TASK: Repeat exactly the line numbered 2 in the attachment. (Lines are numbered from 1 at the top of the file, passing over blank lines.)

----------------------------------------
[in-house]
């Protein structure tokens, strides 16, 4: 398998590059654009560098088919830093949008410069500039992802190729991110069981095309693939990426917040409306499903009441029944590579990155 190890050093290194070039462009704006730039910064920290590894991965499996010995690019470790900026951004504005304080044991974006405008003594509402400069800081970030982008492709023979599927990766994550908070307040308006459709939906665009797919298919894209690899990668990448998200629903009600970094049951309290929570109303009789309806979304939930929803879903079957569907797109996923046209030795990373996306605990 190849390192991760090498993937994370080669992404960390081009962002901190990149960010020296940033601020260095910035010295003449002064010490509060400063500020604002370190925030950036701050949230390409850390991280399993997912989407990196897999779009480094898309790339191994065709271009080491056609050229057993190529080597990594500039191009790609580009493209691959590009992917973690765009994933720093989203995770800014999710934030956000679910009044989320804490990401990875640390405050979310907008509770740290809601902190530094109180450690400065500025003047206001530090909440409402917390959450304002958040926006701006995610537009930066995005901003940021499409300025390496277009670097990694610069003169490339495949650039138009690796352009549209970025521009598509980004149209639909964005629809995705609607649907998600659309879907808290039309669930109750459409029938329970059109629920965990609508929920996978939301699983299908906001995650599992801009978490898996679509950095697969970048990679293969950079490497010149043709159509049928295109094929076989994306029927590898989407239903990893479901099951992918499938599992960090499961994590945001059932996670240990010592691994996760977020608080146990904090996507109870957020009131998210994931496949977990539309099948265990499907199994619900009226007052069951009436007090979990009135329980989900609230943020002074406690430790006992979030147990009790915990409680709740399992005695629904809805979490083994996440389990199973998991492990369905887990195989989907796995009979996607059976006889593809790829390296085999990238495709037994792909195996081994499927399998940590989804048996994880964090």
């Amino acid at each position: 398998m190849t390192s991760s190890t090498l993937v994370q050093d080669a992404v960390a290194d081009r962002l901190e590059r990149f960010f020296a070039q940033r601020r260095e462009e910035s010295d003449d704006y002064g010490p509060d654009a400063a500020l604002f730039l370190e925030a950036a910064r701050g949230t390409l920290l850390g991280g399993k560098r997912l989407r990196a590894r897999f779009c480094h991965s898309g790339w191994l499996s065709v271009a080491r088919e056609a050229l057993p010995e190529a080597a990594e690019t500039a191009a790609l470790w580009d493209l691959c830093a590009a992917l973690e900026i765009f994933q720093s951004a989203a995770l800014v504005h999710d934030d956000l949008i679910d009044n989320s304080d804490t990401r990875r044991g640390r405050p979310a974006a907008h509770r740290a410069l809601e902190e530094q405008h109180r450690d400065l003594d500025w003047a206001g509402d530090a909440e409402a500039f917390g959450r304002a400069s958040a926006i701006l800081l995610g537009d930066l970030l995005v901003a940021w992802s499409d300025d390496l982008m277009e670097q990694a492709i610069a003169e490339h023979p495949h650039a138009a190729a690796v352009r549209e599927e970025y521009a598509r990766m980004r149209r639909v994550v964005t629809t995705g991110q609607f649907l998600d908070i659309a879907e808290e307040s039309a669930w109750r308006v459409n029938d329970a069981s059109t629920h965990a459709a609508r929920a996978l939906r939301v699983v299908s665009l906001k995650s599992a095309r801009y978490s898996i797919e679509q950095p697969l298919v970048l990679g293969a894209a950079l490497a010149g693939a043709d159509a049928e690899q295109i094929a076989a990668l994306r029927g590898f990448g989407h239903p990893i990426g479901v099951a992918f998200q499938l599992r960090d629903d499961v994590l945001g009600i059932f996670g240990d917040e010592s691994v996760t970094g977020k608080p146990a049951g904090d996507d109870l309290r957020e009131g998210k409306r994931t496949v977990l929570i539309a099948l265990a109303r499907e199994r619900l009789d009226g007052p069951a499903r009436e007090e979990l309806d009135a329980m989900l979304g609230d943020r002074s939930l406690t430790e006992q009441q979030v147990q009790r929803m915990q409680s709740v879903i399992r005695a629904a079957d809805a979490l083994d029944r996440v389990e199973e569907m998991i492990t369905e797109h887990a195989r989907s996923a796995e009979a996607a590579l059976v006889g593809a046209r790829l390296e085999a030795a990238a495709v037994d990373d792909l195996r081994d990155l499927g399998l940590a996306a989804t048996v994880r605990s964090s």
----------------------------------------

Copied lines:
């Protein structure tokens, strides 16, 4: 398998590059654009560098088919830093949008410069500039992802190729991110069981095309693939990426917040409306499903009441029944590579990155 190890050093290194070039462009704006730039910064920290590894991965499996010995690019470790900026951004504005304080044991974006405008003594509402400069800081970030982008492709023979599927990766994550908070307040308006459709939906665009797919298919894209690899990668990448998200629903009600970094049951309290929570109303009789309806979304939930929803879903079957569907797109996923046209030795990373996306605990 190849390192991760090498993937994370080669992404960390081009962002901190990149960010020296940033601020260095910035010295003449002064010490509060400063500020604002370190925030950036701050949230390409850390991280399993997912989407990196897999779009480094898309790339191994065709271009080491056609050229057993190529080597990594500039191009790609580009493209691959590009992917973690765009994933720093989203995770800014999710934030956000679910009044989320804490990401990875640390405050979310907008509770740290809601902190530094109180450690400065500025003047206001530090909440409402917390959450304002958040926006701006995610537009930066995005901003940021499409300025390496277009670097990694610069003169490339495949650039138009690796352009549209970025521009598509980004149209639909964005629809995705609607649907998600659309879907808290039309669930109750459409029938329970059109629920965990609508929920996978939301699983299908906001995650599992801009978490898996679509950095697969970048990679293969950079490497010149043709159509049928295109094929076989994306029927590898989407239903990893479901099951992918499938599992960090499961994590945001059932996670240990010592691994996760977020608080146990904090996507109870957020009131998210994931496949977990539309099948265990499907199994619900009226007052069951009436007090979990009135329980989900609230943020002074406690430790006992979030147990009790915990409680709740399992005695629904809805979490083994996440389990199973998991492990369905887990195989989907796995009979996607059976006889593809790829390296085999990238495709037994792909195996081994499927399998940590989804048996994880964090």